Sunday, December 26, 2010

Companion cube

Fiona and I had a lot of fun making this for Noah. We made a five-sided box from mat board and cut a hole for the kleenex. Then we used foam sheets to make the shapes to cover it with.

If you aren't familiar with the Portal computer game, the term "companion cube" will mean nothing to you, but maybe you can appreciate our creativity anyway.

My blacksmith

Look what my personal blacksmith got me for Christmas! It's a special tool which attaches to the angled lip of my new baking sheets to allow me to insert and retrieve bread from the oven without further singeing the faux-fur on my winter jacket, or my eyebrows for that matter. He custom-made it for me, and it works perfectly.

It's particularly well-suited to making little foccaccia breads for Christmas-leftover sandwiches which he can grill on the panini press I gave him. Love that tidy convergence.

Monday, December 20, 2010

Slightly demented Christmas decorations

Christmas is a time of traditions, of course, and teenagers and pre-teens hold onto those traditions at least as tightly as the rest of us. I suppose it's partly nostalgia on their part, but also the alluring excuse to be completely childish. Still, some things change.

Case in point #1: the Playmobil advent calendar, used over and over for many years. This year, though, the girl-child is found hanging upside down from the garland. The boy-child has enacted a spell (or perhaps some violence) upon the kittens, overturning the cat basket on them in the process. The cat is roasting in the fire. The mom-person is partying at the top of the Christmas tree, holding a bottle of wine and taking a swig from a beer stein. For the record the wine and beer did not come from the advent calendar; they were misappropriated from the medieval castle set.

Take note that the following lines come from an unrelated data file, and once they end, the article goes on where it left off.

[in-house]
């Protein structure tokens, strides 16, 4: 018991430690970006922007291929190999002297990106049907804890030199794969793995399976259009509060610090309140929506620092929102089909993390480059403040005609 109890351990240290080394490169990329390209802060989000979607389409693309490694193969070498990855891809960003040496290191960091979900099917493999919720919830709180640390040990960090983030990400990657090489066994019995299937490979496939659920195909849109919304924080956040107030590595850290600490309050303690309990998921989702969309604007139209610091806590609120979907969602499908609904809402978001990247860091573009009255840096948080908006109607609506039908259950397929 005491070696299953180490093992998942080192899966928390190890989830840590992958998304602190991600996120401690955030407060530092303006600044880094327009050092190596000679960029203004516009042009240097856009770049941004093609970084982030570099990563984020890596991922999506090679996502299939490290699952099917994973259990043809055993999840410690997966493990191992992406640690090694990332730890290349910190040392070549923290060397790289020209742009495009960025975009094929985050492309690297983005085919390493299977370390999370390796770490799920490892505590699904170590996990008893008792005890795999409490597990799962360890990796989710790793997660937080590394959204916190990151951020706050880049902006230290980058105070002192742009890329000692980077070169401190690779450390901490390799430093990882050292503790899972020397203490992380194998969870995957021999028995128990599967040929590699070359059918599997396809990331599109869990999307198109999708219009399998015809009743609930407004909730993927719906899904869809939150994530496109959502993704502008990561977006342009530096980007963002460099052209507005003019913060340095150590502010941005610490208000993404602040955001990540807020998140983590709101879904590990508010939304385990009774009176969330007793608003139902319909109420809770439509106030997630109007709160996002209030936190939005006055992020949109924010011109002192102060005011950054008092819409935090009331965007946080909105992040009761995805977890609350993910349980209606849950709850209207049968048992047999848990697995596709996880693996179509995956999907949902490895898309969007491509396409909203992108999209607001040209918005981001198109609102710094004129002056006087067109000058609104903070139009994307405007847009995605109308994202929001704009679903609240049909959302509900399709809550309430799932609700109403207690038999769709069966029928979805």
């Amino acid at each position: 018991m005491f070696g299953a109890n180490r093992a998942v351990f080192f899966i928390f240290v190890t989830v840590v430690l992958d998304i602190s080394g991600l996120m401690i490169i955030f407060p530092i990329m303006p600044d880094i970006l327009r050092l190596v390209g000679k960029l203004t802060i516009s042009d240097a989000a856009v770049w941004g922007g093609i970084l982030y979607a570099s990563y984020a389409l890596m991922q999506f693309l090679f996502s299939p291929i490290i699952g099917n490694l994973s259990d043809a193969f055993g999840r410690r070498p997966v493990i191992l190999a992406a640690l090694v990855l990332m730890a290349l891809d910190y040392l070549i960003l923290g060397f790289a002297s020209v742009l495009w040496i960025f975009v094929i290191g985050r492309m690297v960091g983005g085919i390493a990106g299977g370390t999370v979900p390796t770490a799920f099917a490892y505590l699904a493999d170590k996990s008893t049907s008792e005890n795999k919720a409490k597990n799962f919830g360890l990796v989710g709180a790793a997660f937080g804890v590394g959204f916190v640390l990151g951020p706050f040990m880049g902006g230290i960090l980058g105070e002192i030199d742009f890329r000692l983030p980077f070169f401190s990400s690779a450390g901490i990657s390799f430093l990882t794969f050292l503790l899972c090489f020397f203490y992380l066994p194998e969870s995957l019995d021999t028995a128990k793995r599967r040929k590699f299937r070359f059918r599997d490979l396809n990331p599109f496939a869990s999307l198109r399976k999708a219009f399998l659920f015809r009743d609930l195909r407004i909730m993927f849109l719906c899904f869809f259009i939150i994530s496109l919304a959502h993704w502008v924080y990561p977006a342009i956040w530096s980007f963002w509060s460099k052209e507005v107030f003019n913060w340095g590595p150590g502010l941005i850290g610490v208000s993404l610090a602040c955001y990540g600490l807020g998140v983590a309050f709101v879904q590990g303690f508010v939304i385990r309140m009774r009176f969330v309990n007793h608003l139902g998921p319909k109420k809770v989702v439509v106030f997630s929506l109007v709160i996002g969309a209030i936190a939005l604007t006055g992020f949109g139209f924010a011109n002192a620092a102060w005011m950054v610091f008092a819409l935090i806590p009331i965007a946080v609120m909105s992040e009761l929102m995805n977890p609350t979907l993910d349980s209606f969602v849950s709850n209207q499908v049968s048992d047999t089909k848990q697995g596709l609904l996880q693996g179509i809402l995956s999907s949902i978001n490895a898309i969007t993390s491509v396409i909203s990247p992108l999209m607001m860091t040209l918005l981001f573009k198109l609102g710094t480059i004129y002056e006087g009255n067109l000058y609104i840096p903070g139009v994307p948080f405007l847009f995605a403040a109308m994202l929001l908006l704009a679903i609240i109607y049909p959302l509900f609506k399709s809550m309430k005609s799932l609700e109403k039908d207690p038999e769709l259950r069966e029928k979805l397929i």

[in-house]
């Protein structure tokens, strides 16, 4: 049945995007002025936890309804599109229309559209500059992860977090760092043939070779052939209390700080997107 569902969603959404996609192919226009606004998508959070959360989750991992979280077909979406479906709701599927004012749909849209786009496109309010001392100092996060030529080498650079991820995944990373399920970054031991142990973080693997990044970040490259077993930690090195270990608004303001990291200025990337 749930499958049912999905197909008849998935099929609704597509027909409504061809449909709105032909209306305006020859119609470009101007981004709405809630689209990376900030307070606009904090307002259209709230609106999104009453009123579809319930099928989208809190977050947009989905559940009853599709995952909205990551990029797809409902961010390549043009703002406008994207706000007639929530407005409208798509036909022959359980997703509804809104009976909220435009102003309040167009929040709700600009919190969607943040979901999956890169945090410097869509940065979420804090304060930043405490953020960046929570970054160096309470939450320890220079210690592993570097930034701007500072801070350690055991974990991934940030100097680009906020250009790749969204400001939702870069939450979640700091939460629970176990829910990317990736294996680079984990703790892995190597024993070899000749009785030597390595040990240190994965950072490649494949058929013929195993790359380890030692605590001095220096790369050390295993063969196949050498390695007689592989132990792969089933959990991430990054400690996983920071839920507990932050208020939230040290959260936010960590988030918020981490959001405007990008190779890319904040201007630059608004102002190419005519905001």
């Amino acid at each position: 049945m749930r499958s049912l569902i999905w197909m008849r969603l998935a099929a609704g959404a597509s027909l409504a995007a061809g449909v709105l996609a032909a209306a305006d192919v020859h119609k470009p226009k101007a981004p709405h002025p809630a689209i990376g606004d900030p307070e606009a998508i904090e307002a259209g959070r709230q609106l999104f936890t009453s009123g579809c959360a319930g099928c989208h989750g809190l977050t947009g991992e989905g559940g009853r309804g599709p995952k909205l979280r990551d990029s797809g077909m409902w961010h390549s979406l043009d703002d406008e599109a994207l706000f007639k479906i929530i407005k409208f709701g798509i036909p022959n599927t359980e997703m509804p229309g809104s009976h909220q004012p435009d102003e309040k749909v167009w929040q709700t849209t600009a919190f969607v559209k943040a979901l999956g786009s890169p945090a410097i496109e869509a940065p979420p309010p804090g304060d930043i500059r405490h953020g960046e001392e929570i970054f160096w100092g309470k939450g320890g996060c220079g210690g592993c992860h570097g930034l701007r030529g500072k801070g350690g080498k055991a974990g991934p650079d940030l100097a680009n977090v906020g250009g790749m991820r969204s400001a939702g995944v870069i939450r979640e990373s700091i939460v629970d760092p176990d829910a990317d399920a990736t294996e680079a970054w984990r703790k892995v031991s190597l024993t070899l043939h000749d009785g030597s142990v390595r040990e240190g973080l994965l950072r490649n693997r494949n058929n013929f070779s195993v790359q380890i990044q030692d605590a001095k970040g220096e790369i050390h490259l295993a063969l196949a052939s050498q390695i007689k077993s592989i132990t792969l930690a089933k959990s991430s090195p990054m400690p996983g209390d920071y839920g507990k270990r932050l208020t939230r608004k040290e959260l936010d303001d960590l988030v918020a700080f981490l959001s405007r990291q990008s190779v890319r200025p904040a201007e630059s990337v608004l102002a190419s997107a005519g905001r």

Case in point #2: The fetching gingerbread house, nicely decorated with all sorts of features and decorations, including a snowman of toffee bonbons, a tree covered in M&Ms and cola balls, translucent window glass, and a bonfire around back. But off to the left a doghouse for the family pet, a starfish named "Mu" with a penchant for exercise balls. Mu is lying in a pool of blood but seems quite content. What has happened here? "It's a mystery!" I'm told. A crime scene, perhaps?